Digital Modernization – An evolutionary & methodical approach (Part 2)
Picking up where we left off in part 1, to help understand the different stages of digital readiness, I have devised something I call the “NICE” digital maturity framework — which categorizes companies into the following digital readiness buckets:
Digital “novices” have decided to make a move towards becoming digital. Besides using their social media presence and digital marketing to communicate with external and internal stakeholders, these organizations leverage preliminary analytics to drive initial insights, implement Agile and DevOps software development practices, and use basic KPIs to measure success. However, they are largely transactional in their digital efforts.
Almost all organizations today are in this category, as it doesn’t require a comprehensive digital vision or a long-term investment. Many of these businesses will not survive in the long term if they don’t quickly move to the next level of maturity.
Companies categorized as “involved” have deployed digital technologies pervasively across the organization. They also use advanced level of analytics to make strategic decisions and frameworks like value-stream mapping to achieve better resource utilization across the enterprise value chain.
Many consumer-facing organizations have reached this level, mostly driven by stiff competition from born digital competitors that have a technology advantage and are equipped to disrupt almost any industry because of lower entry barriers enabled by online channels.
“Competitive” organizations use data and analytics to predict the future. These are generally early adopters of digital technologies and strive to compete with born digital organizations. They have laid out processes and measures to respond to customer needs quickly.
These businesses are equipped to create a revenue-generating solution and products. They would have institutionalized the adoption of new technologies and innovative ideas in their products, services and organizational operations by collaborating with start-ups and other new-age businesses.
A retail behemoth like Walmart, logistics giant FedEx and most large financial institutions will generally be at this level of digital maturity.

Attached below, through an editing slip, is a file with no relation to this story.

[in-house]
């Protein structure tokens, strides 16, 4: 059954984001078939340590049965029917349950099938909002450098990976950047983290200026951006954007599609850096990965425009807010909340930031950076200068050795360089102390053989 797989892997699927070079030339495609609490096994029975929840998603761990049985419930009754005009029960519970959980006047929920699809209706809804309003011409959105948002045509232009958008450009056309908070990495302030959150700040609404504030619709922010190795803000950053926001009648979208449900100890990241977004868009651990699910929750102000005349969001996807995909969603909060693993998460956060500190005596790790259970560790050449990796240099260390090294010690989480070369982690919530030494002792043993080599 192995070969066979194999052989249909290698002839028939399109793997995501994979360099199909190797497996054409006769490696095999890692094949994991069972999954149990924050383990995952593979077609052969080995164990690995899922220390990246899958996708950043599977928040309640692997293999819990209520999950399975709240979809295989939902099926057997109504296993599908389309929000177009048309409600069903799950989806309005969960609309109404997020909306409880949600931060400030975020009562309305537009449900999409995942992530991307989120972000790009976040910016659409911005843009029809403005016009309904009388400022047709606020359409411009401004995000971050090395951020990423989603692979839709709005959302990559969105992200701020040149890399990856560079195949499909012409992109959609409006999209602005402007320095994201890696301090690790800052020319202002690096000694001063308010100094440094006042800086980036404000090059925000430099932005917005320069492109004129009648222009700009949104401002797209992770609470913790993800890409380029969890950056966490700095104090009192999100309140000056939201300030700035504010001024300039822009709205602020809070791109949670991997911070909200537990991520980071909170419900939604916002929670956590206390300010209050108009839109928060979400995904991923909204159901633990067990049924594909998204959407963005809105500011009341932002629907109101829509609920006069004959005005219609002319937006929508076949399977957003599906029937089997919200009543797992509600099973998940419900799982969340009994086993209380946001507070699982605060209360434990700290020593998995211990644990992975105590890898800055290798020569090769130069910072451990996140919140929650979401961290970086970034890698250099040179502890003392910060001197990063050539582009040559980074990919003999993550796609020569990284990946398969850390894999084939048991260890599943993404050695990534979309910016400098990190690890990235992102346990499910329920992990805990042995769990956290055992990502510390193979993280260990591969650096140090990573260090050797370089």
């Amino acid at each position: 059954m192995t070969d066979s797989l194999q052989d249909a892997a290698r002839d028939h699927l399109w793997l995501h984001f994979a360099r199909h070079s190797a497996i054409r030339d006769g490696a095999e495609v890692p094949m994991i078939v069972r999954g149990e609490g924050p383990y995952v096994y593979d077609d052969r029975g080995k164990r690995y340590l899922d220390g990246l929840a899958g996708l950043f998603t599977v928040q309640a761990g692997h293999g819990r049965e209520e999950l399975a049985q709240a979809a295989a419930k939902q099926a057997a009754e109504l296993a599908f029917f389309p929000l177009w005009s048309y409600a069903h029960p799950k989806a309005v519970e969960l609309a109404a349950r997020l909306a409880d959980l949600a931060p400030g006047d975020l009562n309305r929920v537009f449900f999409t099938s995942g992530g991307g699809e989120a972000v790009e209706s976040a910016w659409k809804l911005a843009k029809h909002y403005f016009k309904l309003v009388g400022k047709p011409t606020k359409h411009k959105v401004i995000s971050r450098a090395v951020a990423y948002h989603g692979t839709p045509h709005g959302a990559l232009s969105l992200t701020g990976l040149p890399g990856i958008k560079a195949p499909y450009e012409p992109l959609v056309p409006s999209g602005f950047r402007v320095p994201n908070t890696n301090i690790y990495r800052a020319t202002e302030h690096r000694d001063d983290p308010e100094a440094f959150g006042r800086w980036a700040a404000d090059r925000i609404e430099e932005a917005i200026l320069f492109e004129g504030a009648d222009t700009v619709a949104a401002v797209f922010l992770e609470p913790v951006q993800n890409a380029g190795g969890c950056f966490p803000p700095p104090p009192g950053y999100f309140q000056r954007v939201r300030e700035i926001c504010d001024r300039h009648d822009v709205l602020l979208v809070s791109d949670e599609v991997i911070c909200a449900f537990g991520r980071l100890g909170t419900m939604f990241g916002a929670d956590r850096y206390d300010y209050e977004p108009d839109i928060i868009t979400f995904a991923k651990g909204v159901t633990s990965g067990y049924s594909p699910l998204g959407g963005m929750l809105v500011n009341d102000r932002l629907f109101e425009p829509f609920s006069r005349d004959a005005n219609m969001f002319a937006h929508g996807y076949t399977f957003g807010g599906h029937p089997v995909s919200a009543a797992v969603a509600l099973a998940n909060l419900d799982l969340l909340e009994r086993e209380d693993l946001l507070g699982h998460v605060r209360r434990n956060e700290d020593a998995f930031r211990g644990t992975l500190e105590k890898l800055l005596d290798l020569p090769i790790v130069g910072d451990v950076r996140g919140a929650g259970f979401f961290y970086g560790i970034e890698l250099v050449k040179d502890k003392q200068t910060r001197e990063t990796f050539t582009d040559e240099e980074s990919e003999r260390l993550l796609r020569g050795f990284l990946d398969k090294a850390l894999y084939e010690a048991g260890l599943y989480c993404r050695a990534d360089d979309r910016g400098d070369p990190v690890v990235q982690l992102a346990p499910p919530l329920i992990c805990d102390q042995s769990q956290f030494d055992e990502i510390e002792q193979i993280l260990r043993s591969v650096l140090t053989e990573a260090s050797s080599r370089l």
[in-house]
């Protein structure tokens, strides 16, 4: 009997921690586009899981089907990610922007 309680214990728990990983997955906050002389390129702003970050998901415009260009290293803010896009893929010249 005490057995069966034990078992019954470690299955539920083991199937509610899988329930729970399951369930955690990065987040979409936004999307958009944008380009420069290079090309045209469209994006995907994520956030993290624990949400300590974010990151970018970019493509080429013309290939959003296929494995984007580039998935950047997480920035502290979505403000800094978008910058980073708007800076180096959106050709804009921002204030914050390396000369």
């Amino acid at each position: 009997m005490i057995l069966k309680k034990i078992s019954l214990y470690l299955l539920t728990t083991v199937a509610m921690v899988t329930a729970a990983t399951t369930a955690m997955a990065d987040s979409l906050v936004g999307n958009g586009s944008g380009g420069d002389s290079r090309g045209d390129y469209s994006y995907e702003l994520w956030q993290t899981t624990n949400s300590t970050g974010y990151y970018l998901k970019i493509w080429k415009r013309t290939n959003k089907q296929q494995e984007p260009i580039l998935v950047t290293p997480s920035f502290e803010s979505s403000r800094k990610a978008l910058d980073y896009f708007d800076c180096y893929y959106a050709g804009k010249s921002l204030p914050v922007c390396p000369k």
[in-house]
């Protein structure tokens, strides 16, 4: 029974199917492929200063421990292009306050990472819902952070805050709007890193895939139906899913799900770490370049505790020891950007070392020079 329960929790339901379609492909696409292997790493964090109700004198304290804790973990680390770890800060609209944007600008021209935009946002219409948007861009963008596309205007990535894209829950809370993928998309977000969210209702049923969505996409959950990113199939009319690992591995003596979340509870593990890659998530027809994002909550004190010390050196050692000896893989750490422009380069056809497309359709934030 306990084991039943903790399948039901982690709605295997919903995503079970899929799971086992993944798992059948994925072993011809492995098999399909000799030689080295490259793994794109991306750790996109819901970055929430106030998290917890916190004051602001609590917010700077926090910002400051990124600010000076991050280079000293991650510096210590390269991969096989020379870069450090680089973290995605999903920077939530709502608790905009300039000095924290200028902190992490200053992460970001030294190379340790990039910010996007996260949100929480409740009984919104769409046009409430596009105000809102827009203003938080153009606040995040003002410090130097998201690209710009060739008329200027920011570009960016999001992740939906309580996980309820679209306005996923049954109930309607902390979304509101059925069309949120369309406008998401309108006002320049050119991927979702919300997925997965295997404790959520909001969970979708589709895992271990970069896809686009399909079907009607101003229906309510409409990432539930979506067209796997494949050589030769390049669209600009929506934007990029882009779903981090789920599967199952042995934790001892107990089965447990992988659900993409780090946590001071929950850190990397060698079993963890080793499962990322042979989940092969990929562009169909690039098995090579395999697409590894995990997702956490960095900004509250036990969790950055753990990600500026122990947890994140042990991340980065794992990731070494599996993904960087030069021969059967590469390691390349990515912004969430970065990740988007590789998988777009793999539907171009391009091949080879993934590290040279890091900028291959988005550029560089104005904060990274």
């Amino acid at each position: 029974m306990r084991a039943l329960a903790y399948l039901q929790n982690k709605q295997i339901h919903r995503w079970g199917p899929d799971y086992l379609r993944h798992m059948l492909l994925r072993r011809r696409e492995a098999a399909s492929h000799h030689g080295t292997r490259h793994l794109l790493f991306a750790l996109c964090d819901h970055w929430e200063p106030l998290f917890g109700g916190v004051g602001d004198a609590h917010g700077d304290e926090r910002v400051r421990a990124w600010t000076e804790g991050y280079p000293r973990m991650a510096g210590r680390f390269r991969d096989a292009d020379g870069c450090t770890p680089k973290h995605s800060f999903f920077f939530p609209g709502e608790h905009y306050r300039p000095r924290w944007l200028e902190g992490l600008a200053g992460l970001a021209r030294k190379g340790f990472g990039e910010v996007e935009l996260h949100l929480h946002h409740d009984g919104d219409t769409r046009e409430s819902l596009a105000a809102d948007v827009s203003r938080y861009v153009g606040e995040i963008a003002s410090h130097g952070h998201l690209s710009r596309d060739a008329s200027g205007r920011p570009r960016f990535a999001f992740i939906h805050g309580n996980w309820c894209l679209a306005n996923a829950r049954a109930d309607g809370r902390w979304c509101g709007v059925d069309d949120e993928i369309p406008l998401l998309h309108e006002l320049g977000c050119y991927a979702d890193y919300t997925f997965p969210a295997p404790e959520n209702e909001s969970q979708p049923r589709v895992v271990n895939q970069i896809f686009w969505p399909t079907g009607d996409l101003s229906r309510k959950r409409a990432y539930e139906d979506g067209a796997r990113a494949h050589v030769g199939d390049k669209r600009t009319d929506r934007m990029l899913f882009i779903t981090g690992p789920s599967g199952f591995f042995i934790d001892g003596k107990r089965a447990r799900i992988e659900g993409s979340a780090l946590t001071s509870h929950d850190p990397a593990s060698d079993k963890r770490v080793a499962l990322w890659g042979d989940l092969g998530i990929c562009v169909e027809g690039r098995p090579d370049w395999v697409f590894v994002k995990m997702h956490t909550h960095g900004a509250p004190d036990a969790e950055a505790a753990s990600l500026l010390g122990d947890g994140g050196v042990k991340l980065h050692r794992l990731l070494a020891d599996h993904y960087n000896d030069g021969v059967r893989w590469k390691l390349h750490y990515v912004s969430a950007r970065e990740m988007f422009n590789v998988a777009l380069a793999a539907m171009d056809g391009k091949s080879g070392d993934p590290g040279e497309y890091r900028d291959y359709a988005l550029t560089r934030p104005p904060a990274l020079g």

Amazon, Netflix, Google, and Facebook are examples of “established” digital businesses. They are pioneers in leveraging advanced analytics, AI, and IoT to stay connected with their customers around the clock. They provide a channel-agnostic experience to their customers, and all aspects of their business support their brand.
Although these organizations have established themselves as leaders on the digital maturity scale, they continue to challenge themselves and set new benchmarks. The launch of Amazon Go stores is one such example, enabling Amazon to extend its virtual customer experience to a unique tangible experience.
In the next installment, I will touch upon two critical questions: Who should lead these initiatives, and what should the digital strategy be for an organization? Stay tuned!
Based in Toronto, Canada, Manish Jain is a Director in the Digital Consulting space. Currently, he is helping a global vaccine manufacturer in its Industry 4.0 program. Earlier, he has headed the Sales Strategy & Operations at Atos|Syntel.. With an MBA in Strategy & Finance and 14 years of experience in technology strategy, architecture, design, and development, he has served clients in multiple industries. He is passionate about customer experience & digital technologies, and believes that the customer should always come before technology.